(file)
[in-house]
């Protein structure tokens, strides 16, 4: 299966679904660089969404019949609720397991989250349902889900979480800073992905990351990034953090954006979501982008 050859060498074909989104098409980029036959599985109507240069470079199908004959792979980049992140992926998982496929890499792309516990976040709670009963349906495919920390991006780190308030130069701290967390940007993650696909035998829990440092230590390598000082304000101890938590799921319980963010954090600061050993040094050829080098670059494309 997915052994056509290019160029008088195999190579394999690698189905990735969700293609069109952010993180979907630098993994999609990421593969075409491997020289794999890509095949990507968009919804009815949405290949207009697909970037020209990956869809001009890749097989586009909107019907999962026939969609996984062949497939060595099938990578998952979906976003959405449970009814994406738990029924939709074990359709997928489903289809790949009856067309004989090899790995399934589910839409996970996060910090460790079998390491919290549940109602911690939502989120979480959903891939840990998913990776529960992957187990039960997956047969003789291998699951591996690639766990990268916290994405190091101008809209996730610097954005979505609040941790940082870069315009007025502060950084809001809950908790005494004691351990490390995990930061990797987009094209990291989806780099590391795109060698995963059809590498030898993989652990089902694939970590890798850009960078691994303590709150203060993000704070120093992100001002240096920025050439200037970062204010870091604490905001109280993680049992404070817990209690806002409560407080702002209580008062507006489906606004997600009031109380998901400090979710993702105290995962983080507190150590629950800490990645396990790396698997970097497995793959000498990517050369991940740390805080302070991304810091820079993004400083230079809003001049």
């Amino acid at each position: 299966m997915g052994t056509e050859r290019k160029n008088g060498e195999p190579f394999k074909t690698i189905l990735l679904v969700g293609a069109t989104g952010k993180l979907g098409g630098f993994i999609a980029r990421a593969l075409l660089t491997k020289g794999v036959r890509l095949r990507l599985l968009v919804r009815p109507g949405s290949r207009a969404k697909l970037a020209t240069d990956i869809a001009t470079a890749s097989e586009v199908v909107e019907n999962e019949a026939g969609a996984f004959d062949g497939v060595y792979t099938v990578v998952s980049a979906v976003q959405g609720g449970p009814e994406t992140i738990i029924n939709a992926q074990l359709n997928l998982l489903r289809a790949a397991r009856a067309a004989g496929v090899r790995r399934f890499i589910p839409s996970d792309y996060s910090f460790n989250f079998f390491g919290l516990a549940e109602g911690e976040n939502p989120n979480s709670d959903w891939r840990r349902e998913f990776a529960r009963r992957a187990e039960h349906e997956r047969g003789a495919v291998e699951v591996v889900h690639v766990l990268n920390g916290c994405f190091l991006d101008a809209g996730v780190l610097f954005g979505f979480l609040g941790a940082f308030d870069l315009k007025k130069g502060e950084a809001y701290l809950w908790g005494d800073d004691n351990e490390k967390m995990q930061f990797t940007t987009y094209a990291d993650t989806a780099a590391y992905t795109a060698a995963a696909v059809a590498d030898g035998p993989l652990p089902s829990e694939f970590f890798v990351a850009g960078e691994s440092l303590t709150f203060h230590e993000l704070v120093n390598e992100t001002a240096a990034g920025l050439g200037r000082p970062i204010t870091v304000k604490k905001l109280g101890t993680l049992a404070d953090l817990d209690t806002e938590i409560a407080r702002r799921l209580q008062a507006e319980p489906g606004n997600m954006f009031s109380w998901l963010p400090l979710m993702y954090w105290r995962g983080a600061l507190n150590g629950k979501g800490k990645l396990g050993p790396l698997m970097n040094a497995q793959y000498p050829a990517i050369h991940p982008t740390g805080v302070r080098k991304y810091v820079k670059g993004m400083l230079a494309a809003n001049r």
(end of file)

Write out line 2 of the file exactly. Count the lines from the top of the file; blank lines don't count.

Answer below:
């Protein structure tokens, strides 16, 4: 299966679904660089969404019949609720397991989250349902889900979480800073992905990351990034953090954006979501982008 050859060498074909989104098409980029036959599985109507240069470079199908004959792979980049992140992926998982496929890499792309516990976040709670009963349906495919920390991006780190308030130069701290967390940007993650696909035998829990440092230590390598000082304000101890938590799921319980963010954090600061050993040094050829080098670059494309 997915052994056509290019160029008088195999190579394999690698189905990735969700293609069109952010993180979907630098993994999609990421593969075409491997020289794999890509095949990507968009919804009815949405290949207009697909970037020209990956869809001009890749097989586009909107019907999962026939969609996984062949497939060595099938990578998952979906976003959405449970009814994406738990029924939709074990359709997928489903289809790949009856067309004989090899790995399934589910839409996970996060910090460790079998390491919290549940109602911690939502989120979480959903891939840990998913990776529960992957187990039960997956047969003789291998699951591996690639766990990268916290994405190091101008809209996730610097954005979505609040941790940082870069315009007025502060950084809001809950908790005494004691351990490390995990930061990797987009094209990291989806780099590391795109060698995963059809590498030898993989652990089902694939970590890798850009960078691994303590709150203060993000704070120093992100001002240096920025050439200037970062204010870091604490905001109280993680049992404070817990209690806002409560407080702002209580008062507006489906606004997600009031109380998901400090979710993702105290995962983080507190150590629950800490990645396990790396698997970097497995793959000498990517050369991940740390805080302070991304810091820079993004400083230079809003001049």